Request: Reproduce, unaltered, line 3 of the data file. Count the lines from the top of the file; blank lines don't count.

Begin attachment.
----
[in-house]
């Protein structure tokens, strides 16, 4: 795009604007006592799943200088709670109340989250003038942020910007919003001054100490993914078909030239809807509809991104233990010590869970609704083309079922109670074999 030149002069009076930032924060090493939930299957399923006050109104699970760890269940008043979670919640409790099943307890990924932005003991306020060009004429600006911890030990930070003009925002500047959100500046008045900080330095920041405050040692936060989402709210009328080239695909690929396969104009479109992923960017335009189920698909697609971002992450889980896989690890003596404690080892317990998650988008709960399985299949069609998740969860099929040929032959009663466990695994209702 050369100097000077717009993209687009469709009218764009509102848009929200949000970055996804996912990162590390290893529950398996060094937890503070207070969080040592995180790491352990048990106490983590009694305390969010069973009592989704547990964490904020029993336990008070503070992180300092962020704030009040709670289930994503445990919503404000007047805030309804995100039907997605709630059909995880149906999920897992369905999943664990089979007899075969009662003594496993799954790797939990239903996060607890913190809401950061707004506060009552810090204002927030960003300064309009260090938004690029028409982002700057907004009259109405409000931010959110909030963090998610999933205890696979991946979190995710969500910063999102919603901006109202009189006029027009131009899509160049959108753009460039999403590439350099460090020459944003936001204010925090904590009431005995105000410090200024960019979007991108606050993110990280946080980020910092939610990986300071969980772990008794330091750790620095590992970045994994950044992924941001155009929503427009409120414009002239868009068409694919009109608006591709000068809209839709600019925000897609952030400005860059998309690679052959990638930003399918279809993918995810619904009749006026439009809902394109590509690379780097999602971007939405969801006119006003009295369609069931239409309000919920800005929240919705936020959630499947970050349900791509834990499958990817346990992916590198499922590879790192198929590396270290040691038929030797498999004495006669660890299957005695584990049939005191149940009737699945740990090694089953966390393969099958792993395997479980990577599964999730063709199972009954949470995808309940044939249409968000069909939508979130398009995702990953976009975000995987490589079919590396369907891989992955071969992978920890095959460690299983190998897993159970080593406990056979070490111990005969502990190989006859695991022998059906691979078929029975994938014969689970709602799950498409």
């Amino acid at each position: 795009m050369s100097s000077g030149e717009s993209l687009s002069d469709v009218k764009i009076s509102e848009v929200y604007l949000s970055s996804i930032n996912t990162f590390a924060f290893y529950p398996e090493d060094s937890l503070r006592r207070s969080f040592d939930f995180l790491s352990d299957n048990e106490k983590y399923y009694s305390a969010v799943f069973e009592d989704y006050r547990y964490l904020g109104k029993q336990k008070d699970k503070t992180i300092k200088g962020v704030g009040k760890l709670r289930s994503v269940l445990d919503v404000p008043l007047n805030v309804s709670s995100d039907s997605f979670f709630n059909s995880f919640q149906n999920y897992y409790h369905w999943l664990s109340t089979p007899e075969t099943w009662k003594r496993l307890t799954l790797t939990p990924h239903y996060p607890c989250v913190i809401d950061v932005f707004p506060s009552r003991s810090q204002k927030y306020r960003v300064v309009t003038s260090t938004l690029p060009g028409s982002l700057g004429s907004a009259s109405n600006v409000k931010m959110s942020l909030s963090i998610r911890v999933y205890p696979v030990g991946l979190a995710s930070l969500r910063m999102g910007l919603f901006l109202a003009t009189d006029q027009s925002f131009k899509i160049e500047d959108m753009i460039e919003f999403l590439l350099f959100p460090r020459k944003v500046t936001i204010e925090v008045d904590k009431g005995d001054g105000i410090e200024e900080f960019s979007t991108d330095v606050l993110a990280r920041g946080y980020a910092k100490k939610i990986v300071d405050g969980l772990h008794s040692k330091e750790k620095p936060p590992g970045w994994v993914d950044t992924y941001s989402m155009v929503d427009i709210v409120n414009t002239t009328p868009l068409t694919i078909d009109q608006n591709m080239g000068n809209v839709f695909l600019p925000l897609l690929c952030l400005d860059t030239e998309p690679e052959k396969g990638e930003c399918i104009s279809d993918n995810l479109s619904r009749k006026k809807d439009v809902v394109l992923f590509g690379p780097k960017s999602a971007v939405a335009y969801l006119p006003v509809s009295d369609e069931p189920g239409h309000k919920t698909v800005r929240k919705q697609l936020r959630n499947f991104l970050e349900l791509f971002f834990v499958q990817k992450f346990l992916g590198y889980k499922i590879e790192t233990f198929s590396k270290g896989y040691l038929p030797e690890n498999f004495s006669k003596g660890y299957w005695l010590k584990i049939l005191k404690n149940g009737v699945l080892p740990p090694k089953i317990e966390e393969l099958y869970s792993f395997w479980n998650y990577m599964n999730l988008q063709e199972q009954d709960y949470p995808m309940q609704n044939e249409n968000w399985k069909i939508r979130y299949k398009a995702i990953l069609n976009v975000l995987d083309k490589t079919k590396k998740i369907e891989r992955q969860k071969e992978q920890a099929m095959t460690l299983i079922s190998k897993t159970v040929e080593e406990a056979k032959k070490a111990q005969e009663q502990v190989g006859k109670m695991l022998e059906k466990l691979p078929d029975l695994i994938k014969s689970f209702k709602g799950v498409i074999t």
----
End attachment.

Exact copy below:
């Amino acid at each position: 795009m050369s100097s000077g030149e717009s993209l687009s002069d469709v009218k764009i009076s509102e848009v929200y604007l949000s970055s996804i930032n996912t990162f590390a924060f290893y529950p398996e090493d060094s937890l503070r006592r207070s969080f040592d939930f995180l790491s352990d299957n048990e106490k983590y399923y009694s305390a969010v799943f069973e009592d989704y006050r547990y964490l904020g109104k029993q336990k008070d699970k503070t992180i300092k200088g962020v704030g009040k760890l709670r289930s994503v269940l445990d919503v404000p008043l007047n805030v309804s709670s995100d039907s997605f979670f709630n059909s995880f919640q149906n999920y897992y409790h369905w999943l664990s109340t089979p007899e075969t099943w009662k003594r496993l307890t799954l790797t939990p990924h239903y996060p607890c989250v913190i809401d950061v932005f707004p506060s009552r003991s810090q204002k927030y306020r960003v300064v309009t003038s260090t938004l690029p060009g028409s982002l700057g004429s907004a009259s109405n600006v409000k931010m959110s942020l909030s963090i998610r911890v999933y205890p696979v030990g991946l979190a995710s930070l969500r910063m999102g910007l919603f901006l109202a003009t009189d006029q027009s925002f131009k899509i160049e500047d959108m753009i460039e919003f999403l590439l350099f959100p460090r020459k944003v500046t936001i204010e925090v008045d904590k009431g005995d001054g105000i410090e200024e900080f960019s979007t991108d330095v606050l993110a990280r920041g946080y980020a910092k100490k939610i990986v300071d405050g969980l772990h008794s040692k330091e750790k620095p936060p590992g970045w994994v993914d950044t992924y941001s989402m155009v929503d427009i709210v409120n414009t002239t009328p868009l068409t694919i078909d009109q608006n591709m080239g000068n809209v839709f695909l600019p925000l897609l690929c952030l400005d860059t030239e998309p690679e052959k396969g990638e930003c399918i104009s279809d993918n995810l479109s619904r009749k006026k809807d439009v809902v394109l992923f590509g690379p780097k960017s999602a971007v939405a335009y969801l006119p006003v509809s009295d369609e069931p189920g239409h309000k919920t698909v800005r929240k919705q697609l936020r959630n499947f991104l970050e349900l791509f971002f834990v499958q990817k992450f346990l992916g590198y889980k499922i590879e790192t233990f198929s590396k270290g896989y040691l038929p030797e690890n498999f004495s006669k003596g660890y299957w005695l010590k584990i049939l005191k404690n149940g009737v699945l080892p740990p090694k089953i317990e966390e393969l099958y869970s792993f395997w479980n998650y990577m599964n999730l988008q063709e199972q009954d709960y949470p995808m309940q609704n044939e249409n968000w399985k069909i939508r979130y299949k398009a995702i990953l069609n976009v975000l995987d083309k490589t079919k590396k998740i369907e891989r992955q969860k071969e992978q920890a099929m095959t460690l299983i079922s190998k897993t159970v040929e080593e406990a056979k032959k070490a111990q005969e009663q502990v190989g006859k109670m695991l022998e059906k466990l691979p078929d029975l695994i994938k014969s689970f209702k709602g799950v498409i074999t």